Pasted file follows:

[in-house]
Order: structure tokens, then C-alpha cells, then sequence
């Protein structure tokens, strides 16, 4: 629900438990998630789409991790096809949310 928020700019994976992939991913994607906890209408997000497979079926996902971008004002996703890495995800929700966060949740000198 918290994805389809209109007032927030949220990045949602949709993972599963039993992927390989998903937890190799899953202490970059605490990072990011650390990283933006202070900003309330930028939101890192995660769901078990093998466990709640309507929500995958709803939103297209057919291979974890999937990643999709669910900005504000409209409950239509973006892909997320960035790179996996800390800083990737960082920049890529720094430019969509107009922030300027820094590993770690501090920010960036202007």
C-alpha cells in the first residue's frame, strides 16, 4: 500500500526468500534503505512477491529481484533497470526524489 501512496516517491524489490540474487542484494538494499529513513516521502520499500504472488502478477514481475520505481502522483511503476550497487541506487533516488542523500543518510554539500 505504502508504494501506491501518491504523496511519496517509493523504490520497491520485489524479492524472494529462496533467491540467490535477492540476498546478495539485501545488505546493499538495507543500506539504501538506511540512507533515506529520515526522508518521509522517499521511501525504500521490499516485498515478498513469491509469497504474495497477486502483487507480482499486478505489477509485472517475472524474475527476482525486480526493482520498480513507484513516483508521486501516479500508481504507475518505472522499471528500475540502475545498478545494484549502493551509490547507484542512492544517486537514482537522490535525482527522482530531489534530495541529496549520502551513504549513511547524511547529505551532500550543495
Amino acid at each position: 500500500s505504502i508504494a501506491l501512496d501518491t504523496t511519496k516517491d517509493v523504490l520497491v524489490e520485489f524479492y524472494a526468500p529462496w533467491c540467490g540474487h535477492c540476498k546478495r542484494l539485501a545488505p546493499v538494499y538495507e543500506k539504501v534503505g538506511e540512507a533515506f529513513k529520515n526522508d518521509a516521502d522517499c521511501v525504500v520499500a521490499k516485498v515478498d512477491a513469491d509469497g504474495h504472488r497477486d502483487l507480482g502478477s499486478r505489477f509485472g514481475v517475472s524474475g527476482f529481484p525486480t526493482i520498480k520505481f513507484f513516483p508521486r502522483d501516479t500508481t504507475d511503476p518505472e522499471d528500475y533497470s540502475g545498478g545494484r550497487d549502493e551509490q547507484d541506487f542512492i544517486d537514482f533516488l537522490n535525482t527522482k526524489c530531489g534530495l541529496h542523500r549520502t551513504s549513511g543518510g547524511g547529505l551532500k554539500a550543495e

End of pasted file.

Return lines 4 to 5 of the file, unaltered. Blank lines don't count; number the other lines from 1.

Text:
C-alpha cells in the first residue's frame, strides 16, 4: 500500500526468500534503505512477491529481484533497470526524489 501512496516517491524489490540474487542484494538494499529513513516521502520499500504472488502478477514481475520505481502522483511503476550497487541506487533516488542523500543518510554539500 505504502508504494501506491501518491504523496511519496517509493523504490520497491520485489524479492524472494529462496533467491540467490535477492540476498546478495539485501545488505546493499538495507543500506539504501538506511540512507533515506529520515526522508518521509522517499521511501525504500521490499516485498515478498513469491509469497504474495497477486502483487507480482499486478505489477509485472517475472524474475527476482525486480526493482520498480513507484513516483508521486501516479500508481504507475518505472522499471528500475540502475545498478545494484549502493551509490547507484542512492544517486537514482537522490535525482527522482530531489534530495541529496549520502551513504549513511547524511547529505551532500550543495
Amino acid at each position: 500500500s505504502i508504494a501506491l501512496d501518491t504523496t511519496k516517491d517509493v523504490l520497491v524489490e520485489f524479492y524472494a526468500p529462496w533467491c540467490g540474487h535477492c540476498k546478495r542484494l539485501a545488505p546493499v538494499y538495507e543500506k539504501v534503505g538506511e540512507a533515506f529513513k529520515n526522508d518521509a516521502d522517499c521511501v525504500v520499500a521490499k516485498v515478498d512477491a513469491d509469497g504474495h504472488r497477486d502483487l507480482g502478477s499486478r505489477f509485472g514481475v517475472s524474475g527476482f529481484p525486480t526493482i520498480k520505481f513507484f513516483p508521486r502522483d501516479t500508481t504507475d511503476p518505472e522499471d528500475y533497470s540502475g545498478g545494484r550497487d549502493e551509490q547507484d541506487f542512492i544517486d537514482f533516488l537522490n535525482t527522482k526524489c530531489g534530495l541529496h542523500r549520502t551513504s549513511g543518510g547524511g547529505l551532500k554539500a550543495e